The mother goddess and the owl
Posted by Fredsvenn on October 18, 2015
One of the longest lasting Goddesses from the ancient world is Sumer’s Inanna, who was revered in the Middle East for over 4,000 years. And even today in modern Islamic Iraq Inanna’s emblems of the reed knot and the date palm continue to have meaning to the people.
Inanna was the Sumerian goddess of love, fertility, and warfare, and goddess of the E-Anna temple at the city of Uruk, her main centre. Inanna was the most prominent female deity in ancient Mesopotamia. As early as the Uruk period (ca. 4000–3100 BC), Inanna was associated with the city of Uruk.
Inanna’s origins are very very old and date back well into the Neolithic age. It is believed that the Goddess-revering Al ‘Ubaid culture brought Her imagery with them when they settled in the region south west of the Euphrates river as early as the 6th millennium BCE, i.e. 8,000 years ago. Her earliest temple was discovered in Uruk (Erech), Inanna’s main and longest lasting place of worship, and dates back to about 5,000 BCE.
Inanna’s name derives from Lady of Heaven (Sumerian: nin-an-ak). The cuneiform sign of Inanna; however, is not a ligature of the signs lady (Sumerian: nin; Cuneiform: SAL.TUG) and sky (Sumerian: an; Cuneiform: AN).
These difficulties have led some early Assyriologists to suggest that originally Inanna may have been a Proto-Euphratean goddess, possibly related to the Hurrian mother goddess Hannahannah, accepted only latterly into the Sumerian pantheon, an idea supported by her youthfulness, and that, unlike the other Sumerian divinities, at first she had no sphere of responsibilities.
The view that there was a Proto-Euphratean substrate language in Southern Iraq before Sumerian is not widely accepted by modern Assyriologists.
Aratta (Armenia) is a land that appears in Sumerian myths surrounding Enmerkar and Lugalbanda, two early and possibly mythical kings of Uruk also mentioned on the Sumerian king list.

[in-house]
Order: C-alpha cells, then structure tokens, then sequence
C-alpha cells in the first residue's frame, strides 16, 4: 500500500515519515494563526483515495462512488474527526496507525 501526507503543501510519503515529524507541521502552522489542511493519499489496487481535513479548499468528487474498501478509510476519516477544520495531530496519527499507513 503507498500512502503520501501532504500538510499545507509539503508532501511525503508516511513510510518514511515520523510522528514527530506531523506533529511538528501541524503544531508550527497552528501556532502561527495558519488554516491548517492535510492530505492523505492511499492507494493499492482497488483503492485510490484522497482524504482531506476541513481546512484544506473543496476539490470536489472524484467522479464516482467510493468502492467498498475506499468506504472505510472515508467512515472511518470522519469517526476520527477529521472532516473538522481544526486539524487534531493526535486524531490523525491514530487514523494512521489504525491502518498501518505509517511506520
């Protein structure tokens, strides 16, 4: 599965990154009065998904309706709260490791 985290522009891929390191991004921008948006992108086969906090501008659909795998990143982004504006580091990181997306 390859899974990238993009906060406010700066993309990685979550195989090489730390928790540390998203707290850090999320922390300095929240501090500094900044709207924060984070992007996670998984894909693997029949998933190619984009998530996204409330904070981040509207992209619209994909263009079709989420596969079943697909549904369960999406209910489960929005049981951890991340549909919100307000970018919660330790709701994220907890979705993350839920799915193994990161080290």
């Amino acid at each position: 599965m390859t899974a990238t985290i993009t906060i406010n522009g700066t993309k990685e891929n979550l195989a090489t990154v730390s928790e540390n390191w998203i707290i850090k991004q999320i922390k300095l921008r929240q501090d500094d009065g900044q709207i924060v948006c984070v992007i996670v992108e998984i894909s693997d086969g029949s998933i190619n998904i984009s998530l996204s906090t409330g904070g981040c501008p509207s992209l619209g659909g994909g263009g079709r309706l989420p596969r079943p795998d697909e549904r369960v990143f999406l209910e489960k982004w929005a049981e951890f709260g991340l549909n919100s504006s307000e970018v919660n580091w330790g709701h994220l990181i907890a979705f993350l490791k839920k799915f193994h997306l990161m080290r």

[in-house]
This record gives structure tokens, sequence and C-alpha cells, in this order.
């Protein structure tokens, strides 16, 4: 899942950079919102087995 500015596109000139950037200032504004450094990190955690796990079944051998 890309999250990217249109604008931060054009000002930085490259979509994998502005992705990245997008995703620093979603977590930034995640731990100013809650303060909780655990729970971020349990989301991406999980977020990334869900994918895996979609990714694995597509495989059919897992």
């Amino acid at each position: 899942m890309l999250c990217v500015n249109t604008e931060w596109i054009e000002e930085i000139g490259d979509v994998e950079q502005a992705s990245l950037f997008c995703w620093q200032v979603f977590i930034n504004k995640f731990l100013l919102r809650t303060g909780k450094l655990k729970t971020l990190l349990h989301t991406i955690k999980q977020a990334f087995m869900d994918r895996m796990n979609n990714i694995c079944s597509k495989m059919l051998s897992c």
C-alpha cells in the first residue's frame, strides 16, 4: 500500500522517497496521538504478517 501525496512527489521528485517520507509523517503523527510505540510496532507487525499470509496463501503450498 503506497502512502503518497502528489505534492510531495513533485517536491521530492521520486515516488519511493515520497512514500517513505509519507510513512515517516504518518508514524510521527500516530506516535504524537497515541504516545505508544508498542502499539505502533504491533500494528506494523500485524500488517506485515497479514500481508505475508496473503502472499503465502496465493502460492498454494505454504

Aratta is described in Sumerian literature as a fabulously wealthy place full of gold, silver, lapis lazuli and other precious materials, as well as the artisans to craft them. It is remote and difficult to reach. It is home to the goddess Inana, who transfers her allegiance from Aratta to Uruk. It is conquered by Enmerkar of Uruk.
The Hittite sun goddess Arinniti was later assimilated with Hebat. A prayer of Queen Puduhepa makes this explicit: “To the Sun-goddess of Arinna, my lady, the mistress of the Hatti lands, the queen of Heaven and Earth. Sun-goddess of Arinna, thou art Queen of all countries! In the Hatti country thou bearest the name of the Sun-goddess of Arinna; but in the land which thou madest the cedar land thou bearest the name Hebat.”
The mother goddess is likely to have had a later counterpart in the Phrygian goddess Cybele, an originally Anatolian mother goddess; she has a possible precursor in the earliest neolithic at Çatalhöyük (in the Konya region) where the statue of a pregnant goddess seated on a lion throne was found in a granary dated to the 6th millennium BCE.
Hannahannah (from Hittite hanna- “grandmother”) is a Hurrian Mother Goddess related to or influenced by the pre-Sumerian goddess Inanna. Hannahannah was also identified with the Hurrian goddess Hebat.
Ninti is also one of the eight goddesses of healing who was created by Ninhursag to heal Enki’s body. Her specific healing area was the rib (sumerian Ti means rib and to live). Enki had eaten forbidden flowers and was then cursed by Ninhursaga, who was later persuaded by the other gods to heal him. Some scholars suggest that this served as the basis for the story of Eve created from Adam’s rib in the Book of Genesis.
Ninti, the title of Ninhursag, also means “the mother of all living”, and was a title given to the later Hurrian goddess Kheba. This is also the title given in the Bible to Eve, the Hebrew and Aramaic Ḥawwah, who was made from the rib of Adam, in a strange reflection of the Sumerian myth, in which Adam — not Enki — walks in the Garden of Paradise.
In the Hurrian language Hepa is the most likely pronunciation of the name of the goddess. In modern literature the sound /h/ in cuneiform sometimes is transliterated as kh. During Aramaean times Hebat also appears to have become identified with the goddess Hawwah, or Eve.
Inanna’s sacred animals include the lioness and the cow, the former representing Her powers – She is able to tame wild lions! – and revealing Her as Goddess of the Animals, while the latter represents Inanna’s life-giving and nurturing aspect.
In her life-giving aspect Inanna’s birds include the white lunar dove and the swallow. In Her aspect as Death-Bringer She is associated with the viper and the scorpion, but also the owl, one of Her names being “nin-ninna” or “Divine Lady Owl”